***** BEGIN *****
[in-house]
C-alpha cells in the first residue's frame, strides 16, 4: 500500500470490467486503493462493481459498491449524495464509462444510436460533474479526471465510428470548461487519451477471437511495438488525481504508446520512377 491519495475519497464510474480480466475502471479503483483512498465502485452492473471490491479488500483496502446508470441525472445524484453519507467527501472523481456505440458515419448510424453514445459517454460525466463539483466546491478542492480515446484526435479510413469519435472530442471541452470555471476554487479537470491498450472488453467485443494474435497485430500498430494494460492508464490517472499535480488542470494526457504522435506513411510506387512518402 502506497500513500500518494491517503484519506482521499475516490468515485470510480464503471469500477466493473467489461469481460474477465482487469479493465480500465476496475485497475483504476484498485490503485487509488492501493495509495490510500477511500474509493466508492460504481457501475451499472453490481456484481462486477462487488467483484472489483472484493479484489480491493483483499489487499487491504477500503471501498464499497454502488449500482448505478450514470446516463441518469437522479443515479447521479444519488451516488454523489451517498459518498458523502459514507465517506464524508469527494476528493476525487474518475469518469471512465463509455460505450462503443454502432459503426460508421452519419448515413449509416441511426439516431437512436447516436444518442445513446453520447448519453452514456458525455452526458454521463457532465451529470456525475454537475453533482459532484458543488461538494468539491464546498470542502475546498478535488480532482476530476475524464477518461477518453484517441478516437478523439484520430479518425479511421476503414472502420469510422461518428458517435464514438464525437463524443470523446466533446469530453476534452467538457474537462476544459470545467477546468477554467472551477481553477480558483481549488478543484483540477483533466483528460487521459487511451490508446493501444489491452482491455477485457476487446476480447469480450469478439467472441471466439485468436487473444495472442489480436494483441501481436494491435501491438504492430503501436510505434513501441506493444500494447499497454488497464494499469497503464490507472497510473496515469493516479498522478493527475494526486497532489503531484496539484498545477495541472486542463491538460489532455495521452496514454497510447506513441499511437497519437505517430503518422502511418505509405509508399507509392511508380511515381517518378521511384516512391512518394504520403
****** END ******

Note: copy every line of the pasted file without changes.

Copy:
[in-house]
C-alpha cells in the first residue's frame, strides 16, 4: 500500500470490467486503493462493481459498491449524495464509462444510436460533474479526471465510428470548461487519451477471437511495438488525481504508446520512377 491519495475519497464510474480480466475502471479503483483512498465502485452492473471490491479488500483496502446508470441525472445524484453519507467527501472523481456505440458515419448510424453514445459517454460525466463539483466546491478542492480515446484526435479510413469519435472530442471541452470555471476554487479537470491498450472488453467485443494474435497485430500498430494494460492508464490517472499535480488542470494526457504522435506513411510506387512518402 502506497500513500500518494491517503484519506482521499475516490468515485470510480464503471469500477466493473467489461469481460474477465482487469479493465480500465476496475485497475483504476484498485490503485487509488492501493495509495490510500477511500474509493466508492460504481457501475451499472453490481456484481462486477462487488467483484472489483472484493479484489480491493483483499489487499487491504477500503471501498464499497454502488449500482448505478450514470446516463441518469437522479443515479447521479444519488451516488454523489451517498459518498458523502459514507465517506464524508469527494476528493476525487474518475469518469471512465463509455460505450462503443454502432459503426460508421452519419448515413449509416441511426439516431437512436447516436444518442445513446453520447448519453452514456458525455452526458454521463457532465451529470456525475454537475453533482459532484458543488461538494468539491464546498470542502475546498478535488480532482476530476475524464477518461477518453484517441478516437478523439484520430479518425479511421476503414472502420469510422461518428458517435464514438464525437463524443470523446466533446469530453476534452467538457474537462476544459470545467477546468477554467472551477481553477480558483481549488478543484483540477483533466483528460487521459487511451490508446493501444489491452482491455477485457476487446476480447469480450469478439467472441471466439485468436487473444495472442489480436494483441501481436494491435501491438504492430503501436510505434513501441506493444500494447499497454488497464494499469497503464490507472497510473496515469493516479498522478493527475494526486497532489503531484496539484498545477495541472486542463491538460489532455495521452496514454497510447506513441499511437497519437505517430503518422502511418505509405509508399507509392511508380511515381517518378521511384516512391512518394504520403